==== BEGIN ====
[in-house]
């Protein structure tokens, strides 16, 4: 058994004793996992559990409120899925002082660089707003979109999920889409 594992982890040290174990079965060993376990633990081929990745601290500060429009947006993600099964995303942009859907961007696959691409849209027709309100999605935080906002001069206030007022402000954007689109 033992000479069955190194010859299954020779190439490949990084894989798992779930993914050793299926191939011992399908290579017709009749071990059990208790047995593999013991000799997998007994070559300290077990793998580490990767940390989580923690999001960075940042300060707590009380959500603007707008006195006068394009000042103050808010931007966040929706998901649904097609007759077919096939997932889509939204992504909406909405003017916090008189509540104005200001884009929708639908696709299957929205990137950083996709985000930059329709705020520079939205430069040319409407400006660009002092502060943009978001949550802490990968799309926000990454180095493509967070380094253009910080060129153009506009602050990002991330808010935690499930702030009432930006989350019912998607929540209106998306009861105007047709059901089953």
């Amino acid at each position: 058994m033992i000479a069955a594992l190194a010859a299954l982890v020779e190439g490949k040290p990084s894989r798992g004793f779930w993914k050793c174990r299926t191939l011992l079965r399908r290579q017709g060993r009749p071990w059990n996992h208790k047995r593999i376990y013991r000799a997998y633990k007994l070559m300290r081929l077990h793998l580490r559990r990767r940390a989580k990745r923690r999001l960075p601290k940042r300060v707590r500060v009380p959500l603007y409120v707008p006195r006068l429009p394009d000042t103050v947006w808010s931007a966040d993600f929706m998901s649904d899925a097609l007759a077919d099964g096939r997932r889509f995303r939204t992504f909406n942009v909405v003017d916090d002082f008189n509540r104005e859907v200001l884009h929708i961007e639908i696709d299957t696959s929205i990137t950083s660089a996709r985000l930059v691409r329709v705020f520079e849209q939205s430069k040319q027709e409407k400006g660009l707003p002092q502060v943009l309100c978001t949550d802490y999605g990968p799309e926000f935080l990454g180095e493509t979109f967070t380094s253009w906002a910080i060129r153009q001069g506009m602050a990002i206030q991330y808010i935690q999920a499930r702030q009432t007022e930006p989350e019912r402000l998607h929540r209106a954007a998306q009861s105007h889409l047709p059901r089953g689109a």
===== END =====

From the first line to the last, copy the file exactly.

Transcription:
[in-house]
């Protein structure tokens, strides 16, 4: 058994004793996992559990409120899925002082660089707003979109999920889409 594992982890040290174990079965060993376990633990081929990745601290500060429009947006993600099964995303942009859907961007696959691409849209027709309100999605935080906002001069206030007022402000954007689109 033992000479069955190194010859299954020779190439490949990084894989798992779930993914050793299926191939011992399908290579017709009749071990059990208790047995593999013991000799997998007994070559300290077990793998580490990767940390989580923690999001960075940042300060707590009380959500603007707008006195006068394009000042103050808010931007966040929706998901649904097609007759077919096939997932889509939204992504909406909405003017916090008189509540104005200001884009929708639908696709299957929205990137950083996709985000930059329709705020520079939205430069040319409407400006660009002092502060943009978001949550802490990968799309926000990454180095493509967070380094253009910080060129153009506009602050990002991330808010935690499930702030009432930006989350019912998607929540209106998306009861105007047709059901089953």
């Amino acid at each position: 058994m033992i000479a069955a594992l190194a010859a299954l982890v020779e190439g490949k040290p990084s894989r798992g004793f779930w993914k050793c174990r299926t191939l011992l079965r399908r290579q017709g060993r009749p071990w059990n996992h208790k047995r593999i376990y013991r000799a997998y633990k007994l070559m300290r081929l077990h793998l580490r559990r990767r940390a989580k990745r923690r999001l960075p601290k940042r300060v707590r500060v009380p959500l603007y409120v707008p006195r006068l429009p394009d000042t103050v947006w808010s931007a966040d993600f929706m998901s649904d899925a097609l007759a077919d099964g096939r997932r889509f995303r939204t992504f909406n942009v909405v003017d916090d002082f008189n509540r104005e859907v200001l884009h929708i961007e639908i696709d299957t696959s929205i990137t950083s660089a996709r985000l930059v691409r329709v705020f520079e849209q939205s430069k040319q027709e409407k400006g660009l707003p002092q502060v943009l309100c978001t949550d802490y999605g990968p799309e926000f935080l990454g180095e493509t979109f967070t380094s253009w906002a910080i060129r153009q001069g506009m602050a990002i206030q991330y808010i935690q999920a499930r702030q009432t007022e930006p989350e019912r402000l998607h929540r209106a954007a998306q009861s105007h889409l047709p059901r089953g689109a």